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Getting Published

Nearly every writer ultimately wants to get their work published – read these blogs for tips and tricks on how to make it happen, from the authors who've already done it and the experts in the industry.

Debut Dagger Longlisted

Last Friday, bestselling authors from around the globe gathered at CrimeFest in Bristol to hear the announcement of the Debut Dagger long list...

For fifteen years the CWA has been encouraging new writers with its Debut Daggers; a crime novel competition that attracts hundreds of entries from all over the world. Last year’s winner was from Australia and previous short lists have included authors from India, Canada and New Zealand- so it really is very much an international competition.

This year I plucked up the courage to put myself forward.

‘Believe in yourself,’ my husband said. ‘What have you got to lose?’

The entry fee of £36 is steep compared to other writing contests but I wanted to know if my book was good enough to stand out from the crowd. And given the reputed quality and quantity of the entries, not to mention the judges themselves (most of whom are linked to major publishing houses) I figured it would be a good test of my manuscript’s …

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Finding an Agent: Why You Shouldn’t Give Up

Writing advice

Looking back on my quest to secure an agent and asking myself what my experience has taught me, I find I have very little to pass on to fellow writers. What I discovered is that there are no tricks or short cuts or secret recipes. It’s simply a case of doing what everyone says you must do: write the best book you can, put together a strong submission, keep smiling in the face of rejection and keep sending it out there until someone says yes. It’s as simple as that.

There is one common cause of failure I have noted, which is that people tend to give up too soon. It can take many submissions before you find the right agent for your book, which means steering a course through a number of rejections. One author I heard about set herself a positive target of receiving at least one hundred rejections. This was, I thought, a rather clever way to inure herself against conceding defeat.

So, here are three common reasons I can think of why people give up prematurely.


1. Submission fatigue.

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Same, Same - But Different!

Writers' & Artists' Yearbook 2017

One of the expressions my colleagues in the publishing company I worked for in Singapore would use with great frequency, simultaneously shaking one of their hands in a swift waggling motion, was the wonderful: ‘same, same, but different’. It’s a catch-all phrase that for me, has come to epitomize the content of each new edition of the Writers’ & Artists’ Yearbook – all 816 pages of this big, red tome. Riffle its pages and there is much that readers, writers and illustrators from across the years (a whopping 110 years in fact, as the first edition was published in 1906) will find familiar. But much too that is new: a reflection of the fast pace of change across the publishing industry. The Yearbook has two main strands of content: articles and an extensive directory of contacts.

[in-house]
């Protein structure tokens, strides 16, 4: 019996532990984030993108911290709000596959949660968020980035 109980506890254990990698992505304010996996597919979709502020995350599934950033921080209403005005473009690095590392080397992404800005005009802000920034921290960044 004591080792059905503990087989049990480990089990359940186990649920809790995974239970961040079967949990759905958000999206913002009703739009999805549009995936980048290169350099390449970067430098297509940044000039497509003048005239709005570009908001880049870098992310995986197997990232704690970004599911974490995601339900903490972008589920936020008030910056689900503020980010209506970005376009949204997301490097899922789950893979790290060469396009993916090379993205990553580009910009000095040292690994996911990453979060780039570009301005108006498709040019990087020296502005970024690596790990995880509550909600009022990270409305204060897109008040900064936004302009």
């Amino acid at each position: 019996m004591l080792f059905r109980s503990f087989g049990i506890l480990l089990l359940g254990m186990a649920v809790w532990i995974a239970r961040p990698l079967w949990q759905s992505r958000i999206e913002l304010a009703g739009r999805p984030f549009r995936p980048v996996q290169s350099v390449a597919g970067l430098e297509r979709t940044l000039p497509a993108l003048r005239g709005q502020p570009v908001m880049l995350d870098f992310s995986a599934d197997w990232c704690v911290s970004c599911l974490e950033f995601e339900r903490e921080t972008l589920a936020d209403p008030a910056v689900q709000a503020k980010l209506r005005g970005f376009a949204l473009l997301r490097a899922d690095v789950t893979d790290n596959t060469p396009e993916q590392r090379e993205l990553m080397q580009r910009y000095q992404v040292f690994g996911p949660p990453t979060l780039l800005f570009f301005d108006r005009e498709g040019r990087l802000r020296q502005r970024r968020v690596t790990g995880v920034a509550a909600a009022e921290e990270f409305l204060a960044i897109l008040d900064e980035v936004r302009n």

In each incarnation, there are more than 80 articles packed with advice from successful writers who share their own experiences of being a debut novelist, trying to get poetry published, …

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What North-South Divide?

Children's Writers' & Artists' Yearbook 2017

Some of the most topical issues in UK Publishing at the moment are only tangentially to do with books and readers; rather more tied up with post-Brexit discussions over inequality in the industry. Notably, there's a lack of BAME publishing talent: a legitimate gripe and a long-standing issue. And then there's the supposed lack of northern (and for that read ‘working-class’) creative talent. I might take exception to that if I was a novelist, poet, illustrator or screenwriter housed north, or indeed east or west, of Watford Gap!

As Editor of the Writers' & Artists' Yearbooks, I don't commission pieces because of where authors live; I invite contributions from the very best writers because I think they have something to say about their experience as a writer. Collectively they present a whole cast of characters in all their glorious variety. Good to know, then, that there ARE writers thriving tens and hundreds of miles outside London.

Open the pages of the Children's Writers' …

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Why A Course on Writing for Children?

Alysoun Owen

At Writers & Artists our job is to bridge the gap between you – the as-yet unpublished author – and industry experts, providing the sort of knowledge, know-how and context you need in order to take your book to the next level. With these core principles in mind, Alysoun Owen, editor of the Writers’ & Artists’ Yearbook and the Children’s Writers’ & Artists’ Yearbook, has curated a special set of practical evening sessions dedicated to one of the most exciting, competitive and rapidly evolving areas of the publishing landscape: writing fiction for children and young adults.

"In my role as editor, reader and parent, I am passionate that the very best writing for children gets published.

One of the greatest pleasures of editing the Children’s Writers’ & Artists’ Yearbook is the contact I have with so many supremely talented writers and illustrators. Between them they offer advice and inspiring dedication to their craft. Being able to …

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